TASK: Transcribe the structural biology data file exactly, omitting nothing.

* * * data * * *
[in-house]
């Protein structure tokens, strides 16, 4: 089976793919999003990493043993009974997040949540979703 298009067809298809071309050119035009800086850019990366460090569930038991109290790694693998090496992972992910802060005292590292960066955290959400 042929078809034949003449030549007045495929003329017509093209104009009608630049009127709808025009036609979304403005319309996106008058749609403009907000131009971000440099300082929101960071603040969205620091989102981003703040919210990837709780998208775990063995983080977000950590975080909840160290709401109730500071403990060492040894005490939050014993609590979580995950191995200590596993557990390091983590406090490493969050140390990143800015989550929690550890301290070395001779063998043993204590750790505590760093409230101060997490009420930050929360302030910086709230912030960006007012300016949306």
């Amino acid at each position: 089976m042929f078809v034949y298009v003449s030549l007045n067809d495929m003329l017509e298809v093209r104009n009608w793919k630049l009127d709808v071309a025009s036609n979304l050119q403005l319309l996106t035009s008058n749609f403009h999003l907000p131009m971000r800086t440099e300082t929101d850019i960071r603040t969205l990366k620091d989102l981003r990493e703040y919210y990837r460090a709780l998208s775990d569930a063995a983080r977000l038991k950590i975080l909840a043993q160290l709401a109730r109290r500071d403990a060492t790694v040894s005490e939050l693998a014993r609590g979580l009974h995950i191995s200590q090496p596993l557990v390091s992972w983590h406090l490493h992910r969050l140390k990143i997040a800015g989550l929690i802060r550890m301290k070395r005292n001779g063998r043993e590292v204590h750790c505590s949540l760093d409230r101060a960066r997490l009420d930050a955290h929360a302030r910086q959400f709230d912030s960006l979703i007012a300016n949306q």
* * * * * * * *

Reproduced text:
[in-house]
């Protein structure tokens, strides 16, 4: 089976793919999003990493043993009974997040949540979703 298009067809298809071309050119035009800086850019990366460090569930038991109290790694693998090496992972992910802060005292590292960066955290959400 042929078809034949003449030549007045495929003329017509093209104009009608630049009127709808025009036609979304403005319309996106008058749609403009907000131009971000440099300082929101960071603040969205620091989102981003703040919210990837709780998208775990063995983080977000950590975080909840160290709401109730500071403990060492040894005490939050014993609590979580995950191995200590596993557990390091983590406090490493969050140390990143800015989550929690550890301290070395001779063998043993204590750790505590760093409230101060997490009420930050929360302030910086709230912030960006007012300016949306």
């Amino acid at each position: 089976m042929f078809v034949y298009v003449s030549l007045n067809d495929m003329l017509e298809v093209r104009n009608w793919k630049l009127d709808v071309a025009s036609n979304l050119q403005l319309l996106t035009s008058n749609f403009h999003l907000p131009m971000r800086t440099e300082t929101d850019i960071r603040t969205l990366k620091d989102l981003r990493e703040y919210y990837r460090a709780l998208s775990d569930a063995a983080r977000l038991k950590i975080l909840a043993q160290l709401a109730r109290r500071d403990a060492t790694v040894s005490e939050l693998a014993r609590g979580l009974h995950i191995s200590q090496p596993l557990v390091s992972w983590h406090l490493h992910r969050l140390k990143i997040a800015g989550l929690i802060r550890m301290k070395r005292n001779g063998r043993e590292v204590h750790c505590s949540l760093d409230r101060a960066r997490l009420d930050a955290h929360a302030r910086q959400f709230d912030s960006l979703i007012a300016n949306q």